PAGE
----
Two years ago, I got my hands on a machine that I’d been after for quite some time: a 1984 Commodore SX-64 portable computer – “portable” is hardly the optimal word, given that these machines weigh in around 10.5KG, but this was a revolutionary concept for the time.
The SX-64 is effectively a Commodore 64 8-bit computer, a Commodore 1541 5.25″ FDD, and a 5″ colour CRT display shoehorned into a luggable case with built-in power supply.
There is speculation that Commodore were planning on fitting the SX-64 with some form of battery supply, as it has no 9 Vac power rail or cassette port, and the time-of-day (TOD) clock is derived from its own (very expensive) oscillator circuit as opposed to just using the frequency of the mains AC input.
This product was a bit of a market flop – not many were produced, and they are now very collectible and difficult to ship, meaning it can be hard to get hold of one in any condition.
After a lot of searching, I ended up buying a 220V PAL machine from Germany, in complete but non-working condition – apparently, the computer would not boot up. I hadn’t worked on an SX-64 before, but given its similarities with other Commodore hardware, I felt up to the challenge of repairing it.
The SX-64 arrived safely despite its long journey to the UK. Upon arrival, I wanted to check that the issue was as described – the original owner claimed that the disk drive would initialise normally but the computer would only output a black screen (i.e. video output was present, but the screen was blank).
The original owner had investigated the issue to some extent, and apparently testing with a Check64 cartridge indicated that RAM IC UA6 was faulty – the computer came with a set of spares including a PLA, CPU, SX-64 Kernal ROM, and a full set of 4164 DRAM.
Sure enough, on power-on the internal CRT would show a white screen (a black screen on full contrast) and the external video output would show a black screen.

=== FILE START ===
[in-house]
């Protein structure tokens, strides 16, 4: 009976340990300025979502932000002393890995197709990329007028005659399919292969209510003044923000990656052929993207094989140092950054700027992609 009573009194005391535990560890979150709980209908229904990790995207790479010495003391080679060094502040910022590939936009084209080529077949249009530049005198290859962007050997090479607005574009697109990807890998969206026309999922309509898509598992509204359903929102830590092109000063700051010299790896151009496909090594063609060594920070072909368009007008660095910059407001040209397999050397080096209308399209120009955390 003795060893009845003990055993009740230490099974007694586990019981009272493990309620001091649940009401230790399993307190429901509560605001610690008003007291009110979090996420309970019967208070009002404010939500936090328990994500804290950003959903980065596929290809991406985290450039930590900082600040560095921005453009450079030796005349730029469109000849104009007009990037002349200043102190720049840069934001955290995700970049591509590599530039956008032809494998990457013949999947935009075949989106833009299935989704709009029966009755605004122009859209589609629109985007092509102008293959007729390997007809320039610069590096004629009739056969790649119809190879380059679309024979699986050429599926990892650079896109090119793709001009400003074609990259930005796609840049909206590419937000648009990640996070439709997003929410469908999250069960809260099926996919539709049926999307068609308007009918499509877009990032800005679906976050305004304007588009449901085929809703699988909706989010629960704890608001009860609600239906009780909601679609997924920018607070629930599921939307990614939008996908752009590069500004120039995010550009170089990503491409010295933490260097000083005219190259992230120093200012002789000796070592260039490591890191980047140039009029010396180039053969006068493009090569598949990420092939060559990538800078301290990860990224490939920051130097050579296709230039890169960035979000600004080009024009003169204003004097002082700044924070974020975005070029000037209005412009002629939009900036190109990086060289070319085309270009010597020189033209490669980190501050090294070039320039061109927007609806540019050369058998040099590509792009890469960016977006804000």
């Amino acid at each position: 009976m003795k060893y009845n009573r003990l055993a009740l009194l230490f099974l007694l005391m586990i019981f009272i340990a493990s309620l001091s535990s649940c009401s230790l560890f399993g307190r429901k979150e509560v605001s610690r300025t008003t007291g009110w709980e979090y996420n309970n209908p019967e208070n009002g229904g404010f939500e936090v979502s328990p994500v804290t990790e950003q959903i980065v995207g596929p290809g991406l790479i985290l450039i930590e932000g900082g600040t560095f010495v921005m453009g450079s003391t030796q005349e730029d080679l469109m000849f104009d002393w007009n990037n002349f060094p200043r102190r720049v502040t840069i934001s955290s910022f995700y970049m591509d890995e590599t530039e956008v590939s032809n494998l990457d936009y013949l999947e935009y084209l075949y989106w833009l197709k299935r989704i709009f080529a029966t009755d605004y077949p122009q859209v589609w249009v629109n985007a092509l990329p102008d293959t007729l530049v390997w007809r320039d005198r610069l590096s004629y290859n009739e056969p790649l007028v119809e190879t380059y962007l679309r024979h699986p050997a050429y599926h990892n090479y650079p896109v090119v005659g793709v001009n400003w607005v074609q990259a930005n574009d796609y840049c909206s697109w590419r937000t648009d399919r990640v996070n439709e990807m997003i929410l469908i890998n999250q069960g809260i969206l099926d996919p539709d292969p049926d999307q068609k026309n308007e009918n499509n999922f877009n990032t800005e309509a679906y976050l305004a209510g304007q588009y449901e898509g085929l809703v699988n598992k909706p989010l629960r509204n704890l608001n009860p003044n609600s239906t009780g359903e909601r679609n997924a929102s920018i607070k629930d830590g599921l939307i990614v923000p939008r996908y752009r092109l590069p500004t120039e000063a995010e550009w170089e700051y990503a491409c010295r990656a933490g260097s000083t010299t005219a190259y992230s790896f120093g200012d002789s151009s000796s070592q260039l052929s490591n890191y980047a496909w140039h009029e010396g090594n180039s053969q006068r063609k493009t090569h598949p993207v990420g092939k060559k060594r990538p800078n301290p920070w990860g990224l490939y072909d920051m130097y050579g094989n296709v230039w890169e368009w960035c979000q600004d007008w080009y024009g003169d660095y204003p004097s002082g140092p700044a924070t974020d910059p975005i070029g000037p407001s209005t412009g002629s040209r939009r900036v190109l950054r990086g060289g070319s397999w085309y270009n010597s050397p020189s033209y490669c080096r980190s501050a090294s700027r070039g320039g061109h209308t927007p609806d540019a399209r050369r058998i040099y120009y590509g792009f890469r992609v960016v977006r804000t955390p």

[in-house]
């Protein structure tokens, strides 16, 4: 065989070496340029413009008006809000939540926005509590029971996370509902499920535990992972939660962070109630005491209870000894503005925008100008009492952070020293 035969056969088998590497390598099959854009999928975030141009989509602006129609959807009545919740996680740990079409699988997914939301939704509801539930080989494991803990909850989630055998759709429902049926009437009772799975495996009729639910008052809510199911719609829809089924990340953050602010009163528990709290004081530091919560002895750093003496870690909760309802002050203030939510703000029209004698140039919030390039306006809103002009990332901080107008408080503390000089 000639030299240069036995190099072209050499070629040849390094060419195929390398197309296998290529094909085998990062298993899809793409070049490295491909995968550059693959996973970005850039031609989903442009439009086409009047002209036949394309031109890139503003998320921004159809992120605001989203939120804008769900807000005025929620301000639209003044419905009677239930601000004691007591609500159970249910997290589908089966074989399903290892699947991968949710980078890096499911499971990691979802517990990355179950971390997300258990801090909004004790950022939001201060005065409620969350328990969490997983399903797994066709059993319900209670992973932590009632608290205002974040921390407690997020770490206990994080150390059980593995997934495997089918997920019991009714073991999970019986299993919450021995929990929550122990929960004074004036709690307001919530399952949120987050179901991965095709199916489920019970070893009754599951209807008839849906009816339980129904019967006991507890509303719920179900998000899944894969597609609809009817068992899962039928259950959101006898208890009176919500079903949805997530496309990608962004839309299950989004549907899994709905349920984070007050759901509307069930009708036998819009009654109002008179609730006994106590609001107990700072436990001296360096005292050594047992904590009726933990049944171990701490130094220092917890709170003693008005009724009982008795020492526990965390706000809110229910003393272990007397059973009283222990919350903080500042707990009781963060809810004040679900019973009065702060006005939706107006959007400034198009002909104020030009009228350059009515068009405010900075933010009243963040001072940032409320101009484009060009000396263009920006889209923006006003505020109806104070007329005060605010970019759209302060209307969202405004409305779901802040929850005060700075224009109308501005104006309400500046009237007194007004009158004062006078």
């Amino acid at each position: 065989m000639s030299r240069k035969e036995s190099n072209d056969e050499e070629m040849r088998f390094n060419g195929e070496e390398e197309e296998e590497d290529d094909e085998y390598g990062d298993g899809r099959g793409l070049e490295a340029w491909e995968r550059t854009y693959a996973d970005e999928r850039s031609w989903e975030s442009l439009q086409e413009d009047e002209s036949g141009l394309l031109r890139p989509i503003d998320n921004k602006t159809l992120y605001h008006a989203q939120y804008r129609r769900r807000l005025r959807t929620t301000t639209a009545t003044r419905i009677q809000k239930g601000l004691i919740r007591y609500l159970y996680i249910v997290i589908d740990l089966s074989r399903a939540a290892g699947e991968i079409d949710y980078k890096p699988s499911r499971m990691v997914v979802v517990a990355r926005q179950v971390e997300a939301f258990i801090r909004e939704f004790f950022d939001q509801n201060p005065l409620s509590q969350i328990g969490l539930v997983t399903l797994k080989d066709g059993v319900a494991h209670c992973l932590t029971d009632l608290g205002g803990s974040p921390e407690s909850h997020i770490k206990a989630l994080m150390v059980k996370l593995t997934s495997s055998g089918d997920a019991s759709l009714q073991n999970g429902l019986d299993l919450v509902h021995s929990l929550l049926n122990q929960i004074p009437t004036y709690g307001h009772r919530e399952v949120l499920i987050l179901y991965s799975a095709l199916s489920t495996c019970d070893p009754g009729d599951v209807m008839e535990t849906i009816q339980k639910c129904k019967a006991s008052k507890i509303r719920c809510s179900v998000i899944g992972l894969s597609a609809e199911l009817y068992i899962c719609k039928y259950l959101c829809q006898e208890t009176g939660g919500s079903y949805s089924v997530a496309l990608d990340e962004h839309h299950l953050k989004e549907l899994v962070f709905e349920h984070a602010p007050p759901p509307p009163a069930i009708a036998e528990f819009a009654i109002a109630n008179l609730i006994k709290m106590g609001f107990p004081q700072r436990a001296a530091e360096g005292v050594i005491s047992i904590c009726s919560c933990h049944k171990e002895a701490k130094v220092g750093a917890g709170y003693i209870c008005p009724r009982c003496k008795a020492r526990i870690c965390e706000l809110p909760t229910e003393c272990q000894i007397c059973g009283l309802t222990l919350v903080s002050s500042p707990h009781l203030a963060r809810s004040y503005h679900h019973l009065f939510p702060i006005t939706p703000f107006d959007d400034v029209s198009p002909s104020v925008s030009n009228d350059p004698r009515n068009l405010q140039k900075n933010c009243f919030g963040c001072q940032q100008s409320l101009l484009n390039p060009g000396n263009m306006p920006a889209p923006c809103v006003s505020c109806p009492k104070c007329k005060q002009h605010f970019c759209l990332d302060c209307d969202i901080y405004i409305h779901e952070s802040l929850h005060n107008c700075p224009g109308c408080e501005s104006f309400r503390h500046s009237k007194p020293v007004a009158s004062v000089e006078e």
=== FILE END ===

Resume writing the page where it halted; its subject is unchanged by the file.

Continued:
I decided to dismantle the computer for further investigation.
The SX-64 is crammed full of a large amount of electronics, so working on it is quite difficult – the system is divided into several modules comprising various PCBs, which are interconnected with various ribbon cables and held in place by plastic and metal fixings.
As the CRT, power supply, and disk drive all seemed to be OK based on the initial testing, I decided to pull the logic boards for the computer section and test any socketed ICs in my Commodore 64 test board.
All of the major ICs (CPU, VIC-II, PLA, SID, Kernal ROM, BASIC ROM, Character ROM, CIAs) were socketed, meaning that pulling them for testing was straightforward – I cleaned the sockets with contact cleaner whilst doing so.
All of the major ICs are compatible for testing with the Commodore 64 except for the SX-64 Kernal ROM, which is a 28-pin ROM. After testing all the ICs that I could, all seemed to be working OK except for the BASIC ROM (part number 901226-01).
After installing a known-good BASIC ROM into the SX-64, and testing temporarily with a known-good Commodore 64 Kernal ROM, the computer booted up correctly. Yay!
As shown above, the SX-64 will work with a Commodore 64 Kernal ROM – however, the SX-64 ROM has minor changes, including keyboard shortcuts, lack of cassette routines, and funky screen border colours. As such, I reinstalled the original EPROM, and it seemed to work fine.
This was a much simpler repair than I’d anticipated – no soldering required.
It’s probable that the diagnostic cartridge used by the original owner during their investigation diagnosed a stuck data bit, which is often caused by a bad RAM IC, but can also be caused by a faulty ROM with a bad output driver holding the corresponding data line. This is an important lesson, which I’ve learnt on past repairs – a dead-test cartridge flash code does not necessarily indicate faulty RAM, as any IC that is connected to the data bus or involved in addressing (i.e. ROMs, PLA) could theoretically be responsible for a stuck data line. Always check the easy stuff first!
Following further testing, the SX-64 seemed to be working perfectly, including the internal disk drive which reads and writes disks reliably and quietly.
The final step was a thorough clean inside and out, using compressed air initially, then Cillit Bang and a microfibre cloth (or toothbrush for small crevices).
Another successful restoration. Happy days!